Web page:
The ghost of fashion

The city I live in is awash with goths. Unlike the Joy Division and Bauhaus fans of the 1970s and 80s, these latter day demons are not content with a t-shirt and dyed black German army coat. No, they go the whole hog. In fact, in their camp, Nazi bondage gear, it is fair to say that they have ingested the entire porcine drove.

They are, literally, designing a culture for themselves.

At one level, this is perfectly normal - even a positive development. Youth subcultures have long differentiated themselves through music and fashion. When your world is as small as that of a teenager, self-declared tribal identities matter and at least in developing their own subculture they are aspiring, if not actually achieving, to something other than mediocrity.

But what interests me is why 'goth' should come back into fashion.

The original goth scene developed in the North of England, largely Leeds, during the late 1970s and early 1980s. It was a working class youth culture that grew out of punk as a response to industrial chaos, the beginning of the destruction of working class life, the disaggregation of traditional solidarities and the rise of militant Thatcherism and its attendant economic theory of Monetarism.

Today's goths are most assuredly not working class. Of course, the working class of today is nothing like the working class of 1982, but it is fair to say that today's goths are simply a manifestation of a desire to define oneself in opposition to the perceived authority, in this sense no different from any other youth subculture.

The self-professed morbidity of the nouveau gothic subculture is not rooted in the death of industry and destruction of livelihoods, as that of its moody primogenitor was. Instead, it's an exaggerated response to typical teenage feelings of angst and alienation. The alienation felt is a combination of hormonal changes, confusion at what is expected of them in the world and, most likely, not 'fitting in' with the cool kids at school. On top of this, there is a growing sense of wariness in the world, in our interpersonal relations and in our politics - perhaps the alienated stance of the goths suits our alienated age.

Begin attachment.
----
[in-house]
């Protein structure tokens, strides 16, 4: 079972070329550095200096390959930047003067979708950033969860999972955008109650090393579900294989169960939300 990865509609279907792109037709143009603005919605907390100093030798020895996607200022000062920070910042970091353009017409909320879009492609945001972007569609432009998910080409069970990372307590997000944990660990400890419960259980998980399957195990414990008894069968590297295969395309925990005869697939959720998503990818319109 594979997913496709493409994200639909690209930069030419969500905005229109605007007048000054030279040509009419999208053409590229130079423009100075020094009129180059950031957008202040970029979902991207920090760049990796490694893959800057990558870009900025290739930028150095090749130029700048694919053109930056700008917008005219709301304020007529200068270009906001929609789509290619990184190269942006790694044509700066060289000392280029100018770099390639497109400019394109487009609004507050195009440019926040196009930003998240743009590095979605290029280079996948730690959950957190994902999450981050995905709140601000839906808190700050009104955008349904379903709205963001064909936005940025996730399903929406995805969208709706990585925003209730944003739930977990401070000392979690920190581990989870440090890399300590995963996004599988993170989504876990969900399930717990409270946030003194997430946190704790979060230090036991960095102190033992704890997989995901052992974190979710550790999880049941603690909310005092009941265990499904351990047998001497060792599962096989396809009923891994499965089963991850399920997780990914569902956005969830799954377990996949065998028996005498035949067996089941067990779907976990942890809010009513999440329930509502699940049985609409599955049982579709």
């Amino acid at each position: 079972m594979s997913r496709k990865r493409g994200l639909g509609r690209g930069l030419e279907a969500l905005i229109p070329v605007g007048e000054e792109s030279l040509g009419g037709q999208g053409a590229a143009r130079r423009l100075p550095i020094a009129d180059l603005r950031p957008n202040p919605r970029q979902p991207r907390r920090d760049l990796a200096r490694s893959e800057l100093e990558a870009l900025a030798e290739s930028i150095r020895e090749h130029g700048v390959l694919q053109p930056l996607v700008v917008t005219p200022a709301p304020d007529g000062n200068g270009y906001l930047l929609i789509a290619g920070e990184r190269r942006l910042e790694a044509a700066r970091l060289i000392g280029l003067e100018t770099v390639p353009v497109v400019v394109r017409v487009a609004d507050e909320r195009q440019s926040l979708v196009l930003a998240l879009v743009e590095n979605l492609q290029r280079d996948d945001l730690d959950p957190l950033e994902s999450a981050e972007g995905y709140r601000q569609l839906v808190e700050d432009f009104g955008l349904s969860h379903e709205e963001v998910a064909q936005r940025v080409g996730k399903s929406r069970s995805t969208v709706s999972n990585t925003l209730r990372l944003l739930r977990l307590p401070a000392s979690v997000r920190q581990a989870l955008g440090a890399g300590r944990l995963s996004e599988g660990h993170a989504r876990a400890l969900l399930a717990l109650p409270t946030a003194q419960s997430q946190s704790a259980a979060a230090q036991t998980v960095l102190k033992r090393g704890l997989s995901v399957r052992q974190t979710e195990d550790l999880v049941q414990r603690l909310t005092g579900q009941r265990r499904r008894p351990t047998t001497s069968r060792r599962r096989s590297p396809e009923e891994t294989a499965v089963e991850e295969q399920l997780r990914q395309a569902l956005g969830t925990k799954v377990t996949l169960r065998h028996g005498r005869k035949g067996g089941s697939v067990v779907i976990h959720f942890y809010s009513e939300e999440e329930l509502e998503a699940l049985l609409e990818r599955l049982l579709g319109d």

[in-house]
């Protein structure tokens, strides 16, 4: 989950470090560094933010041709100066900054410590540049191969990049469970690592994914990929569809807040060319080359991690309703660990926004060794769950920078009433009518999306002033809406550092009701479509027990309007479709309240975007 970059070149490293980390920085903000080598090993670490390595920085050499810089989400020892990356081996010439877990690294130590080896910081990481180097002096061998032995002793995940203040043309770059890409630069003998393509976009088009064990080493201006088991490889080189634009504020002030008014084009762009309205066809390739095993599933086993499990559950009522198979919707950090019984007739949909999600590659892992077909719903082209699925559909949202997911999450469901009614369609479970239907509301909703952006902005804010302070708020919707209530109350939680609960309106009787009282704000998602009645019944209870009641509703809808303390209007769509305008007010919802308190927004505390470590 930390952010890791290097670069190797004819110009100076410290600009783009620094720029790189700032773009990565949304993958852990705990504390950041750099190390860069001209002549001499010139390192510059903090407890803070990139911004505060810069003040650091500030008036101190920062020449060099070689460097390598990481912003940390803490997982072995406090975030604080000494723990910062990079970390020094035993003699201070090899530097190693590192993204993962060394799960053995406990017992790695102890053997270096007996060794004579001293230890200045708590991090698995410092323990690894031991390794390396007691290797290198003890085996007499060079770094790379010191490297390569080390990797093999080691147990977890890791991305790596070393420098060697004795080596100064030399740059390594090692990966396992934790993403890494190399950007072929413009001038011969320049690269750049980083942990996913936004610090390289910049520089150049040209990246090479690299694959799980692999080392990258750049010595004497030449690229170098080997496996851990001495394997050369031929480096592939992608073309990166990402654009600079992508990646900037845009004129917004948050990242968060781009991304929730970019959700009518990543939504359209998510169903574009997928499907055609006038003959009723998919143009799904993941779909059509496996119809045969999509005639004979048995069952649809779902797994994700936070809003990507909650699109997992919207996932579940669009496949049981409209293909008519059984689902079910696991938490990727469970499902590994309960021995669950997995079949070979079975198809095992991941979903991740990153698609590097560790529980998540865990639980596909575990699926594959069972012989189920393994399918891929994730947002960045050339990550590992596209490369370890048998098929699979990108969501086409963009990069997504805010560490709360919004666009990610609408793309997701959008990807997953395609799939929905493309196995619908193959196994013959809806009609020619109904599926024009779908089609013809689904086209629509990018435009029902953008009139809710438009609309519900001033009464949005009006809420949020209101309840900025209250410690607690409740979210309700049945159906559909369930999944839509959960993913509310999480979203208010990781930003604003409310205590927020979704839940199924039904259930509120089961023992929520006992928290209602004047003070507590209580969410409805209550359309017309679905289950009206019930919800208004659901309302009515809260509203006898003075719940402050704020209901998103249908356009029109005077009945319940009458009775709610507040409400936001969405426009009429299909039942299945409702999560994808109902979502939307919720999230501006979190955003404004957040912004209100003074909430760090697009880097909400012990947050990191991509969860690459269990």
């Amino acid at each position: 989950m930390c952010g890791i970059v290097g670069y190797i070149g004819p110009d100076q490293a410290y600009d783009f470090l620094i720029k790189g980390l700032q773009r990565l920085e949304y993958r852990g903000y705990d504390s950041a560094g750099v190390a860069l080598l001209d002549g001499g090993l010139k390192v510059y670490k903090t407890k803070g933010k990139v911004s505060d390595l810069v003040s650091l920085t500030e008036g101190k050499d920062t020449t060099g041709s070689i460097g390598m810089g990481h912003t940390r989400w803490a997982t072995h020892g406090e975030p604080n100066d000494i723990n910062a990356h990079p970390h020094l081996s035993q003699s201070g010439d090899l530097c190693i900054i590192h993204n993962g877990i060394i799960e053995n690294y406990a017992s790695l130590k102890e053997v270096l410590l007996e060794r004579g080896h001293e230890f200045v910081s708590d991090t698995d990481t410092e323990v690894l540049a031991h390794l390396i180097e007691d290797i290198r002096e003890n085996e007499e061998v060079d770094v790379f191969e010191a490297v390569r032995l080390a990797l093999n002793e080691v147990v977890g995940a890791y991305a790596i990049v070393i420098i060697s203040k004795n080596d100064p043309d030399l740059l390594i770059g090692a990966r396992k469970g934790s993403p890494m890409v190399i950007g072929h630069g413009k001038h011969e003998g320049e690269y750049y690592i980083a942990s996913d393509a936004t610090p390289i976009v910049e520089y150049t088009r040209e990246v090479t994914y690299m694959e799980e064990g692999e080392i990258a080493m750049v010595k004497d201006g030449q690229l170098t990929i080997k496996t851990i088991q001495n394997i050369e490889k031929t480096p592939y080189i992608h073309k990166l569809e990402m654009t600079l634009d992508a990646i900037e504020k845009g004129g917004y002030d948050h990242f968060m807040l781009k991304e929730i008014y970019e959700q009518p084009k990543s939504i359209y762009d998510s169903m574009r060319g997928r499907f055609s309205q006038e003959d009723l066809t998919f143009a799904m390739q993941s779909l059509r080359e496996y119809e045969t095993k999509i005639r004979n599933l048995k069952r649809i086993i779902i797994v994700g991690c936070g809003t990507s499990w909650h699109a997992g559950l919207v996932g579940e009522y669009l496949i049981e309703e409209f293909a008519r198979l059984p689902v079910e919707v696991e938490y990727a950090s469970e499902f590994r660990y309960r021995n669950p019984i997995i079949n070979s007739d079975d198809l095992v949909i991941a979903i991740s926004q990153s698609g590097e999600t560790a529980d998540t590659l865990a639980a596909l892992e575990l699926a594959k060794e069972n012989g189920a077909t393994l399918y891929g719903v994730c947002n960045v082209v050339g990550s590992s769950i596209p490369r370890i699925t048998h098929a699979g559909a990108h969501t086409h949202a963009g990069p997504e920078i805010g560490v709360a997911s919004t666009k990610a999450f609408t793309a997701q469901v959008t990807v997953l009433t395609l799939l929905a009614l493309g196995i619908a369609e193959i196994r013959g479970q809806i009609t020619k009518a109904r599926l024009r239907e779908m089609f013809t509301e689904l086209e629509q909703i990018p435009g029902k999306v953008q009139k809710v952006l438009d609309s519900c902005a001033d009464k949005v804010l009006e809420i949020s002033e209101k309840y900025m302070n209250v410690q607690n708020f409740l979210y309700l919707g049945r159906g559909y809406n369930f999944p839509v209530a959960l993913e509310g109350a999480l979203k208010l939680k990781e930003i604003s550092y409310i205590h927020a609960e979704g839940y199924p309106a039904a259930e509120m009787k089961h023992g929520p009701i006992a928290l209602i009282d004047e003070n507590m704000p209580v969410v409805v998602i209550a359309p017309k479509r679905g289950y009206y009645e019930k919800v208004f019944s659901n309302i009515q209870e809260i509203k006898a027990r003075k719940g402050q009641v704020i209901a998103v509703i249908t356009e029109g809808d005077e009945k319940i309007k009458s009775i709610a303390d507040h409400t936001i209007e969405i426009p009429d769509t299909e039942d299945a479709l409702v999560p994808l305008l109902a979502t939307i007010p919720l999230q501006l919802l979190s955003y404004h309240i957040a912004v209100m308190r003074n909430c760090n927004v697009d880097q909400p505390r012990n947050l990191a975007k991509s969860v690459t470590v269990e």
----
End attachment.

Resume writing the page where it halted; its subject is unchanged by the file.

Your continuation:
What it is not, however, is the alienation described by Karl Marx as resulting from the worker producing "objects in practice by subordinating his products and his own activity to the domination of an alien entity, and by attributing to them the significance of an alien entity, namely money."

How could it be? Teenagers are not economically productive outside of some having poorly paid part-time jobs. However, it's not just teenagers that are defining themselves by what they consume rather than what they do - that is how people are now defined en masse.

Today, consumption rules the economic roost. In fact, consumption probably overtook production during the 1980s, the decade during which financial speculation overtook industry in terms of economic importance to Britain.

What is most interesting is that now, as a result of technological innovation - principally the internet, but also satellite and digital television and radio and mobile telephones - the common points of consumption have fragmented into a thousand pieces. This at the very same time as consumption becoming the key indicator of status and societal role.

All that consumers have in common with one another is that they consume and that they define themselves by that act. What they actually define themselves as is not shared.

Bound up with consumption is the issue of identity. Like consumption, identity is a nebulous idea. In the past, identities were largely class-defined. Now, they are self-chosen and related not to what one does for a living, but how one sees oneself in the world. As a result, we are seeing the emergence of ever-smaller niché identities and markets which cater to them.

Hurrah, say the proponents of the 'long tail', the idea that today we can all gorge ourselves individually at the trough of personal choice. Hurrah, perhaps, say the designers whose appetites are whetted by the thought of having to deliver dozens of different designs, each tailored for a micro audience - think of all that extra work.

Unfortunately, this designers' paradise is coming at the cost of turning us all into not only mere consumers, but atomised individuals unable effect any change more meaningful than a product redesign or rebranding.

Ironically, the goths and other youth subcultures desperate to stand out from one another will ultimately fail as everything becomes simply a manifestation of surface, rather than substance. All looking different, but all the same. Even worse is the spectacle of adults defining themselves by the music they listen to, the shoes they wear, the newspaper they read and the food they eat.

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